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What to Read Next (No. 190): an overrated classic, kid favorites, and your fall reading
If you’ve been reading for a while, you know that I’m not generally the type of book reviewer who gives scathing reviews. I know the work and love that goes into books, and if I don’t like something, my instinct is to keep it to myself and only highlight the titles I’ve enjoyed. This newsletter is called “What to Read Next” for a reason; it’s pretty clear that the books featured are going to have my stamp of approval.
There’s one area, however, where I don’t mind getting a little negative: classics. Those authors are either long dead or don’t give a hoot about my little newsletter. Moby-Dick? Pass. Huck Finn? I love Twain, but the writing in this one has not aged well (even though Finn is a great character). Today, I go after another classic—this time a comic. It’s not that I didn’t enjoy large chunks of it, it’s just that it’s far too universally regarded as the graphic novel.
Also in this newsletter are some books I’ve enjoyed with my kids and a look at some of your fall reading picks.
Watchmen by Alan Moore
Published: 1987 | Pages: 416
I really wanted to like this classic graphic novel. It’s on literally every list of “Best Graphic Novels.” I tried and tried and tried, dutifully turning the pages long after I normally would, hoping it would speed up and/or turn around.
For me—and I know I’m not alone here—Watchmen just didn’t live up to the enormous hype machine around it. It was fine, and I do get its literary-comic value—the unique structure, the subversion of superhero culture, the complex narrative (it’s most certainly not your classic good vs. evil story)—but it never grabbed me. It sat on an end table day after day and I’d just look at it, with little to no interest in picking it up. The pacing felt slowww, the story felt a little self-righteous (in its awareness of its subversiveness), and though I finished it, there’s a decent chance I wouldn’t have if the title was something other than Watchmen.
It sounds like I’m really slamming it here, which I’m not trying to do. It was indeed clever and, at times, propulsive enough to keep going. I just hit too many roadblocks. Ultimately, I thought it was fine—just not for me. Three out of five stars. Sorry, true fans!
If you missed last week’s discussion thread about fall reading, go check it out and get some great ideas for the upcoming season. I neglected to mention Halloween reading in that thread, which is always fun come October. This year I plan on reading Peter Straub’s Ghost Story, some Robert McCammon (haven’t decided which yet, but I’m finally taking your advice, Joe!), and Richard Lange’s new Rovers.
Here’s a few comments from you on your fall reading plans:
Tyler: “I read The Hound of the Baskervilles every year around Halloween.”
Hugh: “I like to reread the Sherlock Holmes adventures in the Fall or Winter. Foggy London makes me think of sitting by the fireside in Baker Street.”
Andy: “I always like to revisit ‘The Great Gatsby’ in the autumn. After all, as Jordan says to Daisy in the book: ‘Life starts all over again when it gets crisp in the fall.’”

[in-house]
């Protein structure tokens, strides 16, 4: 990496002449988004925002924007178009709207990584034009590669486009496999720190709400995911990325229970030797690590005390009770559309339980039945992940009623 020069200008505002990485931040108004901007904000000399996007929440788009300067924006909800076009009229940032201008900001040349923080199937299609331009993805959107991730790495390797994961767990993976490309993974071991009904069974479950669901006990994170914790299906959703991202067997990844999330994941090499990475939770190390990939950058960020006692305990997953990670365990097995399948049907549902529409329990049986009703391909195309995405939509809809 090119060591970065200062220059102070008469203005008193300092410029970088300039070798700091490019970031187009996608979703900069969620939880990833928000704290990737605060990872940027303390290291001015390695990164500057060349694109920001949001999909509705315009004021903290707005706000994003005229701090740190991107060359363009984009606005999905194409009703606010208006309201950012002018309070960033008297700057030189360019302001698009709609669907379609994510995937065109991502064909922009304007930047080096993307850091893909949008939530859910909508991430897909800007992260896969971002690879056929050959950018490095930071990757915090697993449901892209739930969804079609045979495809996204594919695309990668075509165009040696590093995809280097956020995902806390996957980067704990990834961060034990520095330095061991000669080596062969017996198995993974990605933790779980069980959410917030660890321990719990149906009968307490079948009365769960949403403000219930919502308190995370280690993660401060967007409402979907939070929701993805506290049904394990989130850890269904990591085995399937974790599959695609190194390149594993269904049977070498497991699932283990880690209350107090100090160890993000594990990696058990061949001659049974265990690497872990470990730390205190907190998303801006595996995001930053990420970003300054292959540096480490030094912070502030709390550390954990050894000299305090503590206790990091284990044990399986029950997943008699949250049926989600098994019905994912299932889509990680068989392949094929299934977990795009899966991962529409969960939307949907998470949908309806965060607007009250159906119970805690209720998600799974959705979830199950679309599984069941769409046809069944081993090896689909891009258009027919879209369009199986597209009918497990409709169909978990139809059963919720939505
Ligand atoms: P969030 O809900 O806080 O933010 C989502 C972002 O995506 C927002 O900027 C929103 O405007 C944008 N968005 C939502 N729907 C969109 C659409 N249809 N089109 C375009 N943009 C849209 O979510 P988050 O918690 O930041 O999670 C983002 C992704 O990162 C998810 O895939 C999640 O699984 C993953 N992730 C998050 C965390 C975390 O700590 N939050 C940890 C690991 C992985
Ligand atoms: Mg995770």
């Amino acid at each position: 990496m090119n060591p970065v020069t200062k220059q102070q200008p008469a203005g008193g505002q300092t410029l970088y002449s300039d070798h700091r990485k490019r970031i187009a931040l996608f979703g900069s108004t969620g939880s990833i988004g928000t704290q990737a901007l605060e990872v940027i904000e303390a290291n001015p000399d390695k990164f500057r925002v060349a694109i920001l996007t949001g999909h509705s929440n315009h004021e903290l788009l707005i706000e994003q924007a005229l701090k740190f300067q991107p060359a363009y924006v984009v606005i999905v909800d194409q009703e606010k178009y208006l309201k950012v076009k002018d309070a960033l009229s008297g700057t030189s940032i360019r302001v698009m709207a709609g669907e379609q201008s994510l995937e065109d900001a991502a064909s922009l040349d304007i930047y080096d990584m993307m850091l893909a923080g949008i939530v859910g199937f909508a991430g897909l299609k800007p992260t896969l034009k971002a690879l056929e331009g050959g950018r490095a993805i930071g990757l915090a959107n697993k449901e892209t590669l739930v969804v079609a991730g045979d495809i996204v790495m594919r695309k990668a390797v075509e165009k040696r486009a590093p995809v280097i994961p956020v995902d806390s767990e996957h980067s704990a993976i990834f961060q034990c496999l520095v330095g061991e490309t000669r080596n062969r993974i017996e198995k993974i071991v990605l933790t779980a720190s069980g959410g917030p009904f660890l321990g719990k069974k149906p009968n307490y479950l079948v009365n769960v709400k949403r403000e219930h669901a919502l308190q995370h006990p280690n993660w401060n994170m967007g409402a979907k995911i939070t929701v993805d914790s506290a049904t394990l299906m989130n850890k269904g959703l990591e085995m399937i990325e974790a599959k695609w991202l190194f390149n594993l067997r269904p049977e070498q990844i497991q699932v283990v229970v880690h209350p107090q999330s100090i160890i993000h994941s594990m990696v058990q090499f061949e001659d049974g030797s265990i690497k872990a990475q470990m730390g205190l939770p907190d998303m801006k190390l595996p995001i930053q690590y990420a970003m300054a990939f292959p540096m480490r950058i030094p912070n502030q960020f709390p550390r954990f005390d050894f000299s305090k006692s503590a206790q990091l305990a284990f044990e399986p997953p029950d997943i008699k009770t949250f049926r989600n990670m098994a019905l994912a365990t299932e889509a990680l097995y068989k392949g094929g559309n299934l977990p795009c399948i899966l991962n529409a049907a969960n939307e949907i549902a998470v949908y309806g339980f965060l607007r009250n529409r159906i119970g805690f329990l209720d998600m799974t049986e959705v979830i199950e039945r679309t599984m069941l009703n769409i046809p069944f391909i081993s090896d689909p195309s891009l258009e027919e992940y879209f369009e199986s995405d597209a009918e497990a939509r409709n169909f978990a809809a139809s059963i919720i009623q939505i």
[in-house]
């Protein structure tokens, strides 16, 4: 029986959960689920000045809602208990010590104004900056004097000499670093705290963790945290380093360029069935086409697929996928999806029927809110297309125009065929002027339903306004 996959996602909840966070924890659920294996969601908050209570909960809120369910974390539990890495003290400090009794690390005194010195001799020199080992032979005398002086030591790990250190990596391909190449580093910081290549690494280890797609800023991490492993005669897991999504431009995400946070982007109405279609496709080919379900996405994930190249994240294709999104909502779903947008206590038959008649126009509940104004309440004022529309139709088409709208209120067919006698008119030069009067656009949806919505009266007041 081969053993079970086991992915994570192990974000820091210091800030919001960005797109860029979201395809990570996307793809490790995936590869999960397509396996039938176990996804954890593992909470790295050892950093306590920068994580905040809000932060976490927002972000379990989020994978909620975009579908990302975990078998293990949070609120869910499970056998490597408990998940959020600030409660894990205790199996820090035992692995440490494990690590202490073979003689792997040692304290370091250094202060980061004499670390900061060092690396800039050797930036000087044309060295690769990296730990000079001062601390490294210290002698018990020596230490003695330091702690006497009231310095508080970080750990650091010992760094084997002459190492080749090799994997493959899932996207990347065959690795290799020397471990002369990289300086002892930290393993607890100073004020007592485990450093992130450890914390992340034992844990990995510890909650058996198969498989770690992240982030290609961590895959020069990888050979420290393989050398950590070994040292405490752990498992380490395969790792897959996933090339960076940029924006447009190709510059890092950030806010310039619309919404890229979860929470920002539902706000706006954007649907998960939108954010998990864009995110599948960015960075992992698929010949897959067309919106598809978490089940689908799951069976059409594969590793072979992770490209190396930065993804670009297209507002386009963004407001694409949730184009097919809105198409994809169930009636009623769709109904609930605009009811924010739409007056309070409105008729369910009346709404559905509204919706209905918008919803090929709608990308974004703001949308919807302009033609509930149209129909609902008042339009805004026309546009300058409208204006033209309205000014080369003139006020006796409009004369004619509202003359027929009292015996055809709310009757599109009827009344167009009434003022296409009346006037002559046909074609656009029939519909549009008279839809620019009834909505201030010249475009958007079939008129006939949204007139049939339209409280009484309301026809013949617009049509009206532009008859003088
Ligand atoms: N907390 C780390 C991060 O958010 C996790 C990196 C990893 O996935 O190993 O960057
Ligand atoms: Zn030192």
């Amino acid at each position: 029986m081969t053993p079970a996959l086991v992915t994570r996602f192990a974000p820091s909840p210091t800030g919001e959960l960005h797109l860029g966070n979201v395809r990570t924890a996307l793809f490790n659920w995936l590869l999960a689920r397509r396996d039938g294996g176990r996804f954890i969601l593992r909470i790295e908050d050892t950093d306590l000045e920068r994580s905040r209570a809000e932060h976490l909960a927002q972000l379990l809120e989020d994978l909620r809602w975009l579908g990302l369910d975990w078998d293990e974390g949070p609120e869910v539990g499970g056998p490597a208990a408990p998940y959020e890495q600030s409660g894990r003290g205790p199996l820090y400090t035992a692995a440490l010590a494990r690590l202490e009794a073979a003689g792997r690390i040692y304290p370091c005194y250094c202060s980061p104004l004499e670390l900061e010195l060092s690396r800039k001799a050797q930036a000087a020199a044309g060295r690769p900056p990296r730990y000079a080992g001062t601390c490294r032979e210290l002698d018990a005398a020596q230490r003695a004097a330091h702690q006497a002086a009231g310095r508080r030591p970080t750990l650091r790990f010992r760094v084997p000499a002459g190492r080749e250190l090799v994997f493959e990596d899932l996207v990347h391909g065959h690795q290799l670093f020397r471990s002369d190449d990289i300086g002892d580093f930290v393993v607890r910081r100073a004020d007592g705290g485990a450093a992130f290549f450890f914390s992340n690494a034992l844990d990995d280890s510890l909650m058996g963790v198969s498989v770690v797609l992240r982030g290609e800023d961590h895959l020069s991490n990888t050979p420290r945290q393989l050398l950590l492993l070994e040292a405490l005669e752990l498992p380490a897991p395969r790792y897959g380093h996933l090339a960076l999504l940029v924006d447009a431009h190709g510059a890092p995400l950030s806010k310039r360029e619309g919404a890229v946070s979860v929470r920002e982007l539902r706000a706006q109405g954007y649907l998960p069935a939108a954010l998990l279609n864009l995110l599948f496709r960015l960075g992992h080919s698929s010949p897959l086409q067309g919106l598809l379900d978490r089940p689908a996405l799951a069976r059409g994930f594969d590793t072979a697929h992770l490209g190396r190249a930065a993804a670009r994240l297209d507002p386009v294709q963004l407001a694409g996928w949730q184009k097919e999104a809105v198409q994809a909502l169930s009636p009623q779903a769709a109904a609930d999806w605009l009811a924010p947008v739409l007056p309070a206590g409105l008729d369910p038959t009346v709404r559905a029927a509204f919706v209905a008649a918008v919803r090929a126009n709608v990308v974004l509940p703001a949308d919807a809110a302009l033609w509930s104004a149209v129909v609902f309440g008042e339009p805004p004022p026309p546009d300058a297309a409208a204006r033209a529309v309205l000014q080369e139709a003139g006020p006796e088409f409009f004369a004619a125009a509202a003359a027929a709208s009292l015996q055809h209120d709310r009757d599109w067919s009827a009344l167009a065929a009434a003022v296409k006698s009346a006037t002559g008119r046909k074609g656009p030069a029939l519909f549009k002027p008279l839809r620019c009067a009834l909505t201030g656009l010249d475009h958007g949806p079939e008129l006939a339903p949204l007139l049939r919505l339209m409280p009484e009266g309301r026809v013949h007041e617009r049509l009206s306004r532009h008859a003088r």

Jeff: “Always a great time to re-read Walden by Thoreau.”
Alex: “Harry Potter is always my cozy book. Although I’m in Lonesome Dove currently, and may explore the rest of that series!”
Chase: “I am going to resume ‘Atlas Shrugged.’ Every time I pick this book up I enjoy reading it, however I find it difficult to consistently read due to the shear size of it. My goal for this fall is to finally finish it.”
David: “I usually try and check out a few football books to kick off the fall season. Last year, I read The Undefeated by Jim Dent. This year I am hoping to start When Pride Still Mattered by David Maraniss.”
Chris: “Bradbury’s Something Wicked This Way Comes is always a good Autumn read.”
What I’ve Read With the Kids
My oldest son turned 6 this summer and we’re finally getting into chapter books that I really enjoy reading aloud to him. Roald Dahl has quickly become a household favorite, as have kids’ graphic novels. Here’s a few we’ve enjoyed recently:
Charlie and the Chocolate Factory by Roald Dahl. This book is a classic for a reason. It’s fun, light-hearted, and oh so whimsical. Most of all, it’s weird. Like super weird. But when you’re reading with kids, it’s just silly. Definitely qualifies as can’t-miss read aloud material.
Dragon Masters series by Tracey West. This 21-book series has quickly become a hit in our house. We read the first one about a month ago and quickly put holds on the next few titles. (We also read #7 in the meantime; you don’t entirely need to go through them in order.) A young boy discovers he’s a dragon master and spends his days fighting bad dudes and generally doing good things for other people. Very Harry Potter-esque, but for young kiddos.
Green Lantern: Legacy by Minh Le. We’re very into superhero graphic novels at the moment and have discovered that they’re hard to get right. You need to have the right mix of action, wholesome characters (kind and resilient are great), and an easy-to-follow storyline. Those things seem simple, but are surprisingly hard to come by. Green Lantern has easily been my favorite of the handful we’ve gone through so far. Hits all of those important characteristics.
That’s all for this week. I’m working on putting together my 2022 reading list to share with you all in about a month. It’s gonna be dope. Thanks for the time and inbox space — I really appreciate it!